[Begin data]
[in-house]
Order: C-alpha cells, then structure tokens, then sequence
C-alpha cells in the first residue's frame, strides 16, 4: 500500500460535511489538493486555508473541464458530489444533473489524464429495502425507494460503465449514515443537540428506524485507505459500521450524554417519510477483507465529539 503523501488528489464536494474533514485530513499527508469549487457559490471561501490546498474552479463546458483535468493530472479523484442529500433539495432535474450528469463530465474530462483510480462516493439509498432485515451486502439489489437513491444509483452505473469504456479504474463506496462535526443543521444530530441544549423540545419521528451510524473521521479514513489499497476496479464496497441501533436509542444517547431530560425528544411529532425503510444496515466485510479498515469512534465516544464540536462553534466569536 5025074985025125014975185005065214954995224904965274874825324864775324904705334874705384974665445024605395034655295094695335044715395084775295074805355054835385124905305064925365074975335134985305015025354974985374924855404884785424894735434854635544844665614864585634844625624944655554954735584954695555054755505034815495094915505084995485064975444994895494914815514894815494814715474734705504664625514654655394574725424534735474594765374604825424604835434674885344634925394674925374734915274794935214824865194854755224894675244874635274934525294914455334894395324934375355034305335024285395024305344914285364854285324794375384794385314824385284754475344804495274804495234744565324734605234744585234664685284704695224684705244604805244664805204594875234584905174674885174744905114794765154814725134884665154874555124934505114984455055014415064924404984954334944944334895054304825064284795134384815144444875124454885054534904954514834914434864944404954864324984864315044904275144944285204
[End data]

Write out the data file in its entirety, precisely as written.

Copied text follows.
[in-house]
Order: C-alpha cells, then structure tokens, then sequence
C-alpha cells in the first residue's frame, strides 16, 4: 500500500460535511489538493486555508473541464458530489444533473489524464429495502425507494460503465449514515443537540428506524485507505459500521450524554417519510477483507465529539 503523501488528489464536494474533514485530513499527508469549487457559490471561501490546498474552479463546458483535468493530472479523484442529500433539495432535474450528469463530465474530462483510480462516493439509498432485515451486502439489489437513491444509483452505473469504456479504474463506496462535526443543521444530530441544549423540545419521528451510524473521521479514513489499497476496479464496497441501533436509542444517547431530560425528544411529532425503510444496515466485510479498515469512534465516544464540536462553534466569536 5025074985025125014975185005065214954995224904965274874825324864775324904705334874705384974665445024605395034655295094695335044715395084775295074805355054835385124905305064925365074975335134985305015025354974985374924855404884785424894735434854635544844665614864585634844625624944655554954735584954695555054755505034815495094915505084995485064975444994895494914815514894815494814715474734705504664625514654655394574725424534735474594765374604825424604835434674885344634925394674925374734915274794935214824865194854755224894675244874635274934525294914455334894395324934375355034305335024285395024305344914285364854285324794375384794385314824385284754475344804495274804495234744565324734605234744585234664685284704695224684705244604805244664805204594875234584905174674885174744905114794765154814725134884665154874555124934505114984455055014415064924404984954334944944334895054304825064284795134384815144444875124454885054534904954514834914434864944404954864324984864315044904275144944285204